Foreign investors inject $143.6 million in t-bills since July
KARACHI: Foreign portfolio investors invested $143.633 million in treasury bills from July onwards as the present government started betting on overseas funds into debt securities to finance budget deficit and refinance maturities.
The State Bank of Pakistan’s (SBP) latest data showed that outflow from portfolio investors amounted to $5.808 million between July 1 and September 19.
Currently, inflows are coming from two sources: the United States and UK. Investors from the US injected $104.097 million since the start of the current fiscal year compared with $39.536 million from the UK. All the outflows, during the period, belonged to British investors.
Samiullah Tariq, director research at Arif Habib said the government intends to attract portfolio investment in t-bills to increase foreign exchange reserves and develop debt and foreign exchange market. It has relaxed taxation on investment in the government securities by non-resident companies that have no permanent business in Pakistan. Withholding tax on investment in t-bills was significantly reduced to 10 percent from 30 percent.
“For development of longer-term yield curve, foreign investment in PIBs (Pakistan Investment Bonds) would be helpful as well,” Tariq added. “However, taxation on PIBs is higher than t-bills for non-resident companies. Therefore, no major investment is expected in longer-term PIBs.” No investment in PIBs was made since July, the SBP’s data showed.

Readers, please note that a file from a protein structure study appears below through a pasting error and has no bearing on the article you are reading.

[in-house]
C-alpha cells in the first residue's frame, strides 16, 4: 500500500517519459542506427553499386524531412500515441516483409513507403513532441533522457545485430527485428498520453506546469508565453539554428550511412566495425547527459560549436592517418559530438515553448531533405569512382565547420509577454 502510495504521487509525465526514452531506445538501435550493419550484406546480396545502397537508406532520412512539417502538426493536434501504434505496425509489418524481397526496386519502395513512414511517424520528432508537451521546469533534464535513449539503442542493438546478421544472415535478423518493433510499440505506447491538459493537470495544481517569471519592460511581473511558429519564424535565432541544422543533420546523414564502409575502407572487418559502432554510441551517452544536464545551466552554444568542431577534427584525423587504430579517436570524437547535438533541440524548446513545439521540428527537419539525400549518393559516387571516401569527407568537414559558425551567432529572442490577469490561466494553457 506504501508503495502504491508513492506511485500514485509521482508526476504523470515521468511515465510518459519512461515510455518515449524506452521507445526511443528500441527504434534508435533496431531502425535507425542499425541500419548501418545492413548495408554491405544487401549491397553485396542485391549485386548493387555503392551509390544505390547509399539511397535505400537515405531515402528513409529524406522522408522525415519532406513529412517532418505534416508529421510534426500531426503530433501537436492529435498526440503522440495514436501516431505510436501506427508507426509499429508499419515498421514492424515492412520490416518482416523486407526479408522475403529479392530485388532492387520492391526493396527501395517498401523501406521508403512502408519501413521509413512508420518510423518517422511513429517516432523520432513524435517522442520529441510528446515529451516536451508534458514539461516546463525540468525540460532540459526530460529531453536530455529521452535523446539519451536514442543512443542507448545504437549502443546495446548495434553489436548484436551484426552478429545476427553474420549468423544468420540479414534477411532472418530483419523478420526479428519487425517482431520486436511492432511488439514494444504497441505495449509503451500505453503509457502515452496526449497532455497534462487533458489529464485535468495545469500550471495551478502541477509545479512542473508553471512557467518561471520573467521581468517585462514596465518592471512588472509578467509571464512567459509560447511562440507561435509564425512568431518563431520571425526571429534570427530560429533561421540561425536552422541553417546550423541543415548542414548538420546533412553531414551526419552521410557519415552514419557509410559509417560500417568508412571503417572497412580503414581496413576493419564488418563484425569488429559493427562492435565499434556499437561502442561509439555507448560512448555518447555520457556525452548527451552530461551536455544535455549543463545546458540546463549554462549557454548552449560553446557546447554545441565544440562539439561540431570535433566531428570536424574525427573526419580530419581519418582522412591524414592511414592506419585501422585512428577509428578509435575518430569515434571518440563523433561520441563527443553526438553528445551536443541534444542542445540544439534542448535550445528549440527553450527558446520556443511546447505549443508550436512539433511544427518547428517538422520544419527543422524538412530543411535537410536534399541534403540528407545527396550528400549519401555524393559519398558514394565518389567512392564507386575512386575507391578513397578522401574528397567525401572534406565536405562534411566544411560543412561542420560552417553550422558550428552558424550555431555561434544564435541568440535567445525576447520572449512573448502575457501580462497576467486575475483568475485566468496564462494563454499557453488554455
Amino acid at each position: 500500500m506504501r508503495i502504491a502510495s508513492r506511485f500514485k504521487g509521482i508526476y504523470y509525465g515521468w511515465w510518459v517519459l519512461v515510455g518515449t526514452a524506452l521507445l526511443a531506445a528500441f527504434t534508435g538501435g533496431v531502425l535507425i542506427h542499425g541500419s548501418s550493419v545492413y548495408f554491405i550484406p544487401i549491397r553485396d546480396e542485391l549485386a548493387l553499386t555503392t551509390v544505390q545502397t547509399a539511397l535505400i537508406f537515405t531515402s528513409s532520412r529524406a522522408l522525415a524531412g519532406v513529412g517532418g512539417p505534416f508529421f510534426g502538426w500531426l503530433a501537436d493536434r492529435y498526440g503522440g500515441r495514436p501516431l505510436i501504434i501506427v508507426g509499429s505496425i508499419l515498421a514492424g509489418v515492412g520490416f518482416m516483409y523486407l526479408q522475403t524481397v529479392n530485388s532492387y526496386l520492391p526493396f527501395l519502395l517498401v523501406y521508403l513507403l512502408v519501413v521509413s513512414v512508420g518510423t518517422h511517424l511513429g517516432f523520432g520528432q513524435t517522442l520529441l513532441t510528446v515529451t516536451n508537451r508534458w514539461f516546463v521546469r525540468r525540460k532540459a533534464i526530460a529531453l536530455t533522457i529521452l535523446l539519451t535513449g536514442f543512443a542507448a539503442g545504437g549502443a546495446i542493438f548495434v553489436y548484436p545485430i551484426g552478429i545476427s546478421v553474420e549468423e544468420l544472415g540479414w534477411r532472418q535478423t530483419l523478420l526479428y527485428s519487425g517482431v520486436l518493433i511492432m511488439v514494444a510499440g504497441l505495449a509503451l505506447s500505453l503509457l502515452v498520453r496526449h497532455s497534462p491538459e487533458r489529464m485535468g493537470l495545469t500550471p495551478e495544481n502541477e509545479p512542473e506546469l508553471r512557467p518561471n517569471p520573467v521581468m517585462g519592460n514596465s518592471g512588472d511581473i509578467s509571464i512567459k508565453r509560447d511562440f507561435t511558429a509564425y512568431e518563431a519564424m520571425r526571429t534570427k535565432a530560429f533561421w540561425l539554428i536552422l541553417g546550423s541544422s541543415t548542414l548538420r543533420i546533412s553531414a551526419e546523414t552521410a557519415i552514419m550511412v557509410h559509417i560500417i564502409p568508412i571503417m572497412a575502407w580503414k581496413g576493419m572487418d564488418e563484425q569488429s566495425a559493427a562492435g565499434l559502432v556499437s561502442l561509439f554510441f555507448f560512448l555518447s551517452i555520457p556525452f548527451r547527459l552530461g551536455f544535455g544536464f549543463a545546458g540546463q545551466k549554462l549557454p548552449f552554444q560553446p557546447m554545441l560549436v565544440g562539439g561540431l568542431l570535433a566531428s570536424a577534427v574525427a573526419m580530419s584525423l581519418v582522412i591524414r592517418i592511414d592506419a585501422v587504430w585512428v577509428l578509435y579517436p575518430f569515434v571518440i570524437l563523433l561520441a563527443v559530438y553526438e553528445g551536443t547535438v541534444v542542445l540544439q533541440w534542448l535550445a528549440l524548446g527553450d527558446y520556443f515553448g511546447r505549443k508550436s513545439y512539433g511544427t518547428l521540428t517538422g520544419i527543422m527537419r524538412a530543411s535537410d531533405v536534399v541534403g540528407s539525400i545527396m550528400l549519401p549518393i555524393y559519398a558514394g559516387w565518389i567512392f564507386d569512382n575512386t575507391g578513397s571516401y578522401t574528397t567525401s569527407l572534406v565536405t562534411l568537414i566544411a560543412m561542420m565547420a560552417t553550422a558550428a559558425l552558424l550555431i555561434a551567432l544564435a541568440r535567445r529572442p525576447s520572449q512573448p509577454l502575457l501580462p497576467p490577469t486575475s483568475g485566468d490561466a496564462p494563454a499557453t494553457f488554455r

Analysts, however, said investment in long-term government securities is presently difficult to be lured with yields on them declining with the policy rate downward outlook. The central bank, in its latest monetary policy, kept the benchmark interest rate unchanged for the next two months after pumping it up by 750 basis points since January 2018. The rate outlook hinges on inflationary and exchange pressures which have relatively subsided.
The research director said foreign portfolio investment in t-bills could increase foreign exchange reserves, net international reserves in line with the International Monetary Fund’s requirement and develop a liquid foreign exchange market, “which can induce confidence into foreign investors in Pakistan”. Tariq said investors intending to make strategic investments in the country would become more comfortable with the availability of a deep and liquid foreign currency market.
“In our view, deepening of debt and foreign currency markets should be a bigger objective than building foreign exchange reserves,” he added. “Deep financial markets could not only help improving capital formation but also support deepening the savings and investment to GDP ratios of the economy.”
Tariq said the only risk is that if a major investor intends to liquidate its investment in treasury bills and repatriates dollars, a market determined currency could ‘drastically’ devalue. “But, we could only lose money which we receive,” he said, citing the SBP Governor’s recent comment.